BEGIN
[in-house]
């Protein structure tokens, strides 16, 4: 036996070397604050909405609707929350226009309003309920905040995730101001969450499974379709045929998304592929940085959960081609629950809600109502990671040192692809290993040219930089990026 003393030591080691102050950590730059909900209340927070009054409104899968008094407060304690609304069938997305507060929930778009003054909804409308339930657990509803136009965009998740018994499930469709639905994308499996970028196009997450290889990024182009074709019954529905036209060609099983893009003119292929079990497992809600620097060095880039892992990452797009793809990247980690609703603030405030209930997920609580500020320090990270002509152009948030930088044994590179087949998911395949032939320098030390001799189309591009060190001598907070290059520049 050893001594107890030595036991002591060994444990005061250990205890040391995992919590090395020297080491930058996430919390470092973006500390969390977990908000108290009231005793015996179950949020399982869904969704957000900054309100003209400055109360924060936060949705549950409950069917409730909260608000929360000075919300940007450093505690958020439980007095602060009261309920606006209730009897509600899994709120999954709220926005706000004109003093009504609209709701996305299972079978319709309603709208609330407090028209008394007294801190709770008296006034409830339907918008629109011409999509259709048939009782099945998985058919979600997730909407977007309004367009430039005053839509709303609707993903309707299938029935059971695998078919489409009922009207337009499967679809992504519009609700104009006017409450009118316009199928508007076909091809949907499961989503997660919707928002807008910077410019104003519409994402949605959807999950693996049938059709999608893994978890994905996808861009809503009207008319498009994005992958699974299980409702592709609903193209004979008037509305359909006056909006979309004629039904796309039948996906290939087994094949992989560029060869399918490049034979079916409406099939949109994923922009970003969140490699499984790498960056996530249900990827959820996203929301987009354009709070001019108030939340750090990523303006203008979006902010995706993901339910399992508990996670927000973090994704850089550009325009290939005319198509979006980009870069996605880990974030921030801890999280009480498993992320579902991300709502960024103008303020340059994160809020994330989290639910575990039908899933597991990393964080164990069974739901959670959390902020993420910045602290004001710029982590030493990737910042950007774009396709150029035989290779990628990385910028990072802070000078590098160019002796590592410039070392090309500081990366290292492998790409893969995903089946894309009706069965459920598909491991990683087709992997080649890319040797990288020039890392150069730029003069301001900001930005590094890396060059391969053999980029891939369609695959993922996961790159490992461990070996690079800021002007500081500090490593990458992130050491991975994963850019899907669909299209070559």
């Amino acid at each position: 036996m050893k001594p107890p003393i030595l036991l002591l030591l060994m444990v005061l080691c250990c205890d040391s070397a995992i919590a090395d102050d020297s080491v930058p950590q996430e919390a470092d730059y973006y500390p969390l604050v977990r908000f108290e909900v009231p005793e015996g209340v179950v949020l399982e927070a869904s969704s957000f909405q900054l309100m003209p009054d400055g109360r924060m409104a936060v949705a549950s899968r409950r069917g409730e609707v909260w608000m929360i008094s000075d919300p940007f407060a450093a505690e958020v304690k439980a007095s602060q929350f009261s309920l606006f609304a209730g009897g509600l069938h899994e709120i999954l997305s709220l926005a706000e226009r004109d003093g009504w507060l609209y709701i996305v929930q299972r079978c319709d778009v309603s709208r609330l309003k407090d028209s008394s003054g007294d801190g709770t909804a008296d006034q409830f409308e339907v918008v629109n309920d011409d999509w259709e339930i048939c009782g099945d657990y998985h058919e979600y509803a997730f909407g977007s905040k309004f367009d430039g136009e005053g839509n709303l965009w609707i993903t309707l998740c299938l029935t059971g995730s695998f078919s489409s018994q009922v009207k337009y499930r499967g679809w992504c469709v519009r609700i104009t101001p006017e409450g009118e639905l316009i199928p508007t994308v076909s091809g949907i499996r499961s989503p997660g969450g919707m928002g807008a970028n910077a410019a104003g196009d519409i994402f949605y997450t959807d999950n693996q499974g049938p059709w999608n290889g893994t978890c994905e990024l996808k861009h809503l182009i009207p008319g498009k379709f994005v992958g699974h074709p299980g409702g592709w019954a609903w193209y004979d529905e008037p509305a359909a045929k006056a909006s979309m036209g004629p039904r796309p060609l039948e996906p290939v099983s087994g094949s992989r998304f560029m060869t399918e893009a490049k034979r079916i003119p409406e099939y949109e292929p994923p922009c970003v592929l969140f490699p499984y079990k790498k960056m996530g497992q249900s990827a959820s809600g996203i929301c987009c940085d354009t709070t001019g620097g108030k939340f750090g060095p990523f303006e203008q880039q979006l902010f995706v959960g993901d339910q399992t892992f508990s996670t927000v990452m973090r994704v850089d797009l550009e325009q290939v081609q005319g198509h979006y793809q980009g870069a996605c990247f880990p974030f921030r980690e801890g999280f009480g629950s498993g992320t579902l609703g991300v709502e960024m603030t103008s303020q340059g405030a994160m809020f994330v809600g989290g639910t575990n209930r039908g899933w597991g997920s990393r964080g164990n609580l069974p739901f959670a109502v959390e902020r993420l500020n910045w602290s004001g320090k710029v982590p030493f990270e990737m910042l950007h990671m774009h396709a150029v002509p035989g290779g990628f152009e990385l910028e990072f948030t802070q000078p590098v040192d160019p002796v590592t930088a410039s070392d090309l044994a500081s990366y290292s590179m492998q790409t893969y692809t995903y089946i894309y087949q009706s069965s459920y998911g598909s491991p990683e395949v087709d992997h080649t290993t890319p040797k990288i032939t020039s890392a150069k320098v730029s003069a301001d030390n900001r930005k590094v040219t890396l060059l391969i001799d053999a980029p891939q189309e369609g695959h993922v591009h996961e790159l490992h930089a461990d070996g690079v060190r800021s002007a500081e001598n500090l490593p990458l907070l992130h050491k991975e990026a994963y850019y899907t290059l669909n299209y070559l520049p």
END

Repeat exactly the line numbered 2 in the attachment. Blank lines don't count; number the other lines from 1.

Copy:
């Protein structure tokens, strides 16, 4: 036996070397604050909405609707929350226009309003309920905040995730101001969450499974379709045929998304592929940085959960081609629950809600109502990671040192692809290993040219930089990026 003393030591080691102050950590730059909900209340927070009054409104899968008094407060304690609304069938997305507060929930778009003054909804409308339930657990509803136009965009998740018994499930469709639905994308499996970028196009997450290889990024182009074709019954529905036209060609099983893009003119292929079990497992809600620097060095880039892992990452797009793809990247980690609703603030405030209930997920609580500020320090990270002509152009948030930088044994590179087949998911395949032939320098030390001799189309591009060190001598907070290059520049 050893001594107890030595036991002591060994444990005061250990205890040391995992919590090395020297080491930058996430919390470092973006500390969390977990908000108290009231005793015996179950949020399982869904969704957000900054309100003209400055109360924060936060949705549950409950069917409730909260608000929360000075919300940007450093505690958020439980007095602060009261309920606006209730009897509600899994709120999954709220926005706000004109003093009504609209709701996305299972079978319709309603709208609330407090028209008394007294801190709770008296006034409830339907918008629109011409999509259709048939009782099945998985058919979600997730909407977007309004367009430039005053839509709303609707993903309707299938029935059971695998078919489409009922009207337009499967679809992504519009609700104009006017409450009118316009199928508007076909091809949907499961989503997660919707928002807008910077410019104003519409994402949605959807999950693996049938059709999608893994978890994905996808861009809503009207008319498009994005992958699974299980409702592709609903193209004979008037509305359909006056909006979309004629039904796309039948996906290939087994094949992989560029060869399918490049034979079916409406099939949109994923922009970003969140490699499984790498960056996530249900990827959820996203929301987009354009709070001019108030939340750090990523303006203008979006902010995706993901339910399992508990996670927000973090994704850089550009325009290939005319198509979006980009870069996605880990974030921030801890999280009480498993992320579902991300709502960024103008303020340059994160809020994330989290639910575990039908899933597991990393964080164990069974739901959670959390902020993420910045602290004001710029982590030493990737910042950007774009396709150029035989290779990628990385910028990072802070000078590098160019002796590592410039070392090309500081990366290292492998790409893969995903089946894309009706069965459920598909491991990683087709992997080649890319040797990288020039890392150069730029003069301001900001930005590094890396060059391969053999980029891939369609695959993922996961790159490992461990070996690079800021002007500081500090490593990458992130050491991975994963850019899907669909299209070559």